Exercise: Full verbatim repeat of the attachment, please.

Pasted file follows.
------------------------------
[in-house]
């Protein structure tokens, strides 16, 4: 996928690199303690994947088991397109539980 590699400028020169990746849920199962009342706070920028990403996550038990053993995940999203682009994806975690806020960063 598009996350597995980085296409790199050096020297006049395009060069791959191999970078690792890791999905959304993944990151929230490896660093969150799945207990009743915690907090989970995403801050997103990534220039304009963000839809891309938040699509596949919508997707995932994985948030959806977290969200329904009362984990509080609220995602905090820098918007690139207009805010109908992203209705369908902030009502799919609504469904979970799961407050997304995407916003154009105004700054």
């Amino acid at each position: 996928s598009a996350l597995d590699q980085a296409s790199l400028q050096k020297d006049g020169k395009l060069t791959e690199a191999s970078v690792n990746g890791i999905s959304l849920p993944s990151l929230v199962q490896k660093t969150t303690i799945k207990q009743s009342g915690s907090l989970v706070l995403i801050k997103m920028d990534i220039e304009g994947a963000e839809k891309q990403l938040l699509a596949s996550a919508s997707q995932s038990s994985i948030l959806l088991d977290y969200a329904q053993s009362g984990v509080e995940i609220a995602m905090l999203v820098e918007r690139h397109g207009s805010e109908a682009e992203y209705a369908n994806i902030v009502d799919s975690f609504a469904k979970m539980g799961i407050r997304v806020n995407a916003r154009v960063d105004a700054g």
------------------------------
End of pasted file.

[in-house]
């Protein structure tokens, strides 16, 4: 996928690199303690994947088991397109539980 590699400028020169990746849920199962009342706070920028990403996550038990053993995940999203682009994806975690806020960063 598009996350597995980085296409790199050096020297006049395009060069791959191999970078690792890791999905959304993944990151929230490896660093969150799945207990009743915690907090989970995403801050997103990534220039304009963000839809891309938040699509596949919508997707995932994985948030959806977290969200329904009362984990509080609220995602905090820098918007690139207009805010109908992203209705369908902030009502799919609504469904979970799961407050997304995407916003154009105004700054």
């Amino acid at each position: 996928s598009a996350l597995d590699q980085a296409s790199l400028q050096k020297d006049g020169k395009l060069t791959e690199a191999s970078v690792n990746g890791i999905s959304l849920p993944s990151l929230v199962q490896k660093t969150t303690i799945k207990q009743s009342g915690s907090l989970v706070l995403i801050k997103m920028d990534i220039e304009g994947a963000e839809k891309q990403l938040l699509a596949s996550a919508s997707q995932s038990s994985i948030l959806l088991d977290y969200a329904q053993s009362g984990v509080e995940i609220a995602m905090l999203v820098e918007r690139h397109g207009s805010e109908a682009e992203y209705a369908n994806i902030v009502d799919s975690f609504a469904k979970m539980g799961i407050r997304v806020n995407a916003r154009v960063d105004a700054g």